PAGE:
Hamilton Khaki Aviation Pilot Pioneer Mechanical
hamiltonwatch.com
$845.00

The Pilot Pioneer Mechanical (we prefer to just call it the "W10" after the vintage model it's based on) could just as easily be considered a field watch. Though Hamilton isn't (and wasn't historically) the only brand making such watches based on the British Ministry of Defence's specifications in the 1970s, the executions and details make it our favorite. Don't be put off by its rather diminutive-sounding 33mm diameter: we found that it wears great.

Diameter: 33mm
Movement: H-50 hand-wound
Water Resistance: 100m

Khaki Aviation Pilot Pioneer

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Hamilton Khaki Aviation Pilot Pioneer
hamiltonwatch.com
$995.00

Take the model above and subtract "Mechanical" from the name and what have you got? A completely different watch. It does have the same beige "aged" lume and that gravely dial texture we love, but otherwise, totally different features and design — this one's dial is based on a pocket watch the brand made during WWII.

Diameter: 38mm
Movement: H-10 automatic
Water Resistance: 100m

Khaki Aviation Pioneer Mechanical Chrono

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Hamilton Khaki Aviation Pioneer Mechanical Chrono
hamiltonwatch.com
$2,045.00

Another reissue, this one's based on pilot's watches made for the British Royal Air Force in the 1970s. It's straight-ahead and tool-like, but a distinctive feature is its asymmetrical case. We also love that the brand is getting in on the trend of retro chronographs that come in smaller sizes with this 40mm-wide chrono kept relatively thin with a manually wound movement (with a silicon balance spring for magnetic resistance).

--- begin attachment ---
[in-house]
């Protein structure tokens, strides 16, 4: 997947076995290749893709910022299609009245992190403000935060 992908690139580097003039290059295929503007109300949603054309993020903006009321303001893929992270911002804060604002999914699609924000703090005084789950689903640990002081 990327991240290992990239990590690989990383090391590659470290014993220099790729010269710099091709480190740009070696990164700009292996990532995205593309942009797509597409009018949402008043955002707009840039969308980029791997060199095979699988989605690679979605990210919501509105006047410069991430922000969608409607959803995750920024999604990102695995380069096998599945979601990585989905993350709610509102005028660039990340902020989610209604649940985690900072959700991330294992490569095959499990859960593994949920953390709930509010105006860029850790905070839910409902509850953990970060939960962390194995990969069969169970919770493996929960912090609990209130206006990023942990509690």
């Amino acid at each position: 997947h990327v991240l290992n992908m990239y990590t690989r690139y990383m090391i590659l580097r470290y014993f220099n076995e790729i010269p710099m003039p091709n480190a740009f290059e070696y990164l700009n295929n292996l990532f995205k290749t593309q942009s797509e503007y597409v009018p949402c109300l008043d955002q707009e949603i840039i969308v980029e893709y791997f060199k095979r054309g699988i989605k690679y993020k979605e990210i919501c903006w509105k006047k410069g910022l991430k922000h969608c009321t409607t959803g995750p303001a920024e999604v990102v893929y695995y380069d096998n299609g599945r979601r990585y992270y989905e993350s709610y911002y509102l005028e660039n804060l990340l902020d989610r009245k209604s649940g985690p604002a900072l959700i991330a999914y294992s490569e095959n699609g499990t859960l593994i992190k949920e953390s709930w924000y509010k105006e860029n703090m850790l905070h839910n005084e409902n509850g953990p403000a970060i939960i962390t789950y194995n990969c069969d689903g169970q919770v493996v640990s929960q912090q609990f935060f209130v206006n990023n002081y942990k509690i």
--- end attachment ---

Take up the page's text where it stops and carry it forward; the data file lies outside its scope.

Diameter: 40mm
Movement: H-51-Si hand-wound
Water Resistance: 100m

Khaki Aviation Converter Auto

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Hamilton Khaki Aviation Converter Auto
hamiltonwatch.com
$1,145.00

An interesting sub-collection within Khaki Aviation is the Converter range. With a rotating slide rule bezel for a technical and complicated look, it seems positioned to offer an affordable alternative to the Breitling Navitimer. It's closest to the classic Navitimer in its chronograph form, but also available (and more affordable) as a GMT or plain time-only automatic (as shown here).